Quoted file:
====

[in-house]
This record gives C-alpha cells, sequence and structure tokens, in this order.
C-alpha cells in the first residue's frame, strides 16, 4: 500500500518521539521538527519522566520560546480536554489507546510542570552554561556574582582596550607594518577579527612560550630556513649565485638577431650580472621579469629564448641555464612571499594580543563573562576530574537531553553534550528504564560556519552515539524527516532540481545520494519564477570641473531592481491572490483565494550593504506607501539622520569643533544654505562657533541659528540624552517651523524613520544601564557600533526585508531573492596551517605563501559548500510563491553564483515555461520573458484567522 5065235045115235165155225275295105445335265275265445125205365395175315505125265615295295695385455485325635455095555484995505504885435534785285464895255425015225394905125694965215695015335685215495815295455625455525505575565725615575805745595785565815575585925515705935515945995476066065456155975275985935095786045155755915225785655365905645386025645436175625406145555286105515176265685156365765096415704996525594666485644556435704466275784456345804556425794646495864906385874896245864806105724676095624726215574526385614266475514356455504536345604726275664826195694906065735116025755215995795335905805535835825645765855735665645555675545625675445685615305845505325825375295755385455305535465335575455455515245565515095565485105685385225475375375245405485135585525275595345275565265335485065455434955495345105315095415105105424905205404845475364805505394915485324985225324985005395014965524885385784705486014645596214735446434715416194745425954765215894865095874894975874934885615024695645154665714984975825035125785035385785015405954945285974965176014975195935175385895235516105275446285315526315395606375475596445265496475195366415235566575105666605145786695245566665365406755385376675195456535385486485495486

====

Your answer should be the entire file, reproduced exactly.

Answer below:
[in-house]
This record gives C-alpha cells, sequence and structure tokens, in this order.
C-alpha cells in the first residue's frame, strides 16, 4: 500500500518521539521538527519522566520560546480536554489507546510542570552554561556574582582596550607594518577579527612560550630556513649565485638577431650580472621579469629564448641555464612571499594580543563573562576530574537531553553534550528504564560556519552515539524527516532540481545520494519564477570641473531592481491572490483565494550593504506607501539622520569643533544654505562657533541659528540624552517651523524613520544601564557600533526585508531573492596551517605563501559548500510563491553564483515555461520573458484567522 5065235045115235165155225275295105445335265275265445125205365395175315505125265615295295695385455485325635455095555484995505504885435534785285464895255425015225394905125694965215695015335685215495815295455625455525505575565725615575805745595785565815575585925515705935515945995476066065456155975275985935095786045155755915225785655365905645386025645436175625406145555286105515176265685156365765096415704996525594666485644556435704466275784456345804556425794646495864906385874896245864806105724676095624726215574526385614266475514356455504536345604726275664826195694906065735116025755215995795335905805535835825645765855735665645555675545625675445685615305845505325825375295755385455305535465335575455455515245565515095565485105685385225475375375245405485135585525275595345275565265335485065455434955495345105315095415105105424905205404845475364805505394915485324985225324985005395014965524885385784705486014645596214735446434715416194745425954765215894865095874894975874934885615024695645154665714984975825035125785035385785015405954945285974965176014975195935175385895235516105275446285315526315395606375475596445265496475195366415235566575105666605145786695245566665365406755385376675195456535385486485495486